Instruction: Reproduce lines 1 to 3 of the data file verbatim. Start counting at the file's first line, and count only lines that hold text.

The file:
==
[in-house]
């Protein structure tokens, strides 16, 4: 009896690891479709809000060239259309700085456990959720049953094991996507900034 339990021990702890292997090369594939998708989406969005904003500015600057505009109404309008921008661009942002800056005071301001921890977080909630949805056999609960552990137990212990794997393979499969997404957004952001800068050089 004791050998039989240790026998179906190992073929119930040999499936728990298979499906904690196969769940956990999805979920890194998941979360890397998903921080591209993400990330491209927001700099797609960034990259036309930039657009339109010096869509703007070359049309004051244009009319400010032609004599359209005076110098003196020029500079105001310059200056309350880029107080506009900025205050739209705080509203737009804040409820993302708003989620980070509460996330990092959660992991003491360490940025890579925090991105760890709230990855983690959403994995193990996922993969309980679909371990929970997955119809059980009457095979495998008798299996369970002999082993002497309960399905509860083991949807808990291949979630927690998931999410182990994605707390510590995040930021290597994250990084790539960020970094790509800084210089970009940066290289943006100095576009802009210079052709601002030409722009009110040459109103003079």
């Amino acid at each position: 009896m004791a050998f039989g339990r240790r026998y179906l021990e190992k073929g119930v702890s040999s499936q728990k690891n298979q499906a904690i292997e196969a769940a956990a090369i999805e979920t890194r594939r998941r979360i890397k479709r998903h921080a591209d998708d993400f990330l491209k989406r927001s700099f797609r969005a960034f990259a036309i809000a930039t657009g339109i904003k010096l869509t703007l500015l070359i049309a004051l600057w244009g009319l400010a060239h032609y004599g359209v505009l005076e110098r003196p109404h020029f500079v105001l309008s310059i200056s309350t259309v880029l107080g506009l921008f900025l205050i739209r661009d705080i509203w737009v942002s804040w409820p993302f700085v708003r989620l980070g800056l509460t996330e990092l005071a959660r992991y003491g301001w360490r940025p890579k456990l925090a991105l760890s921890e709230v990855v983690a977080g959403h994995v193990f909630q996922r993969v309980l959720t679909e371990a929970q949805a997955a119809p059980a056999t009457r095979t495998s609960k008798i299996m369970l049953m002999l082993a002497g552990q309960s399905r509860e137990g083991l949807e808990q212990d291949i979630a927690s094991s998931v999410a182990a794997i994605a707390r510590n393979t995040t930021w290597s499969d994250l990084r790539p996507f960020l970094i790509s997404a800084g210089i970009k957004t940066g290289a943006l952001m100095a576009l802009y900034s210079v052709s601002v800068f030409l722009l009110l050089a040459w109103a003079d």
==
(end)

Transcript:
[in-house]
């Protein structure tokens, strides 16, 4: 009896690891479709809000060239259309700085456990959720049953094991996507900034 339990021990702890292997090369594939998708989406969005904003500015600057505009109404309008921008661009942002800056005071301001921890977080909630949805056999609960552990137990212990794997393979499969997404957004952001800068050089 004791050998039989240790026998179906190992073929119930040999499936728990298979499906904690196969769940956990999805979920890194998941979360890397998903921080591209993400990330491209927001700099797609960034990259036309930039657009339109010096869509703007070359049309004051244009009319400010032609004599359209005076110098003196020029500079105001310059200056309350880029107080506009900025205050739209705080509203737009804040409820993302708003989620980070509460996330990092959660992991003491360490940025890579925090991105760890709230990855983690959403994995193990996922993969309980679909371990929970997955119809059980009457095979495998008798299996369970002999082993002497309960399905509860083991949807808990291949979630927690998931999410182990994605707390510590995040930021290597994250990084790539960020970094790509800084210089970009940066290289943006100095576009802009210079052709601002030409722009009110040459109103003079």
């Amino acid at each position: 009896m004791a050998f039989g339990r240790r026998y179906l021990e190992k073929g119930v702890s040999s499936q728990k690891n298979q499906a904690i292997e196969a769940a956990a090369i999805e979920t890194r594939r998941r979360i890397k479709r998903h921080a591209d998708d993400f990330l491209k989406r927001s700099f797609r969005a960034f990259a036309i809000a930039t657009g339109i904003k010096l869509t703007l500015l070359i049309a004051l600057w244009g009319l400010a060239h032609y004599g359209v505009l005076e110098r003196p109404h020029f500079v105001l309008s310059i200056s309350t259309v880029l107080g506009l921008f900025l205050i739209r661009d705080i509203w737009v942002s804040w409820p993302f700085v708003r989620l980070g800056l509460t996330e990092l005071a959660r992991y003491g301001w360490r940025p890579k456990l925090a991105l760890s921890e709230v990855v983690a977080g959403h994995v193990f909630q996922r993969v309980l959720t679909e371990a929970q949805a997955a119809p059980a056999t009457r095979t495998s609960k008798i299996m369970l049953m002999l082993a002497g552990q309960s399905r509860e137990g083991l949807e808990q212990d291949i979630a927690s094991s998931v999410a182990a794997i994605a707390r510590n393979t995040t930021w290597s499969d994250l990084r790539p996507f960020l970094i790509s997404a800084g210089i970009k957004t940066g290289a943006l952001m100095a576009l802009y900034s210079v052709s601002v800068f030409l722009l009110l050089a040459w109103a003079d």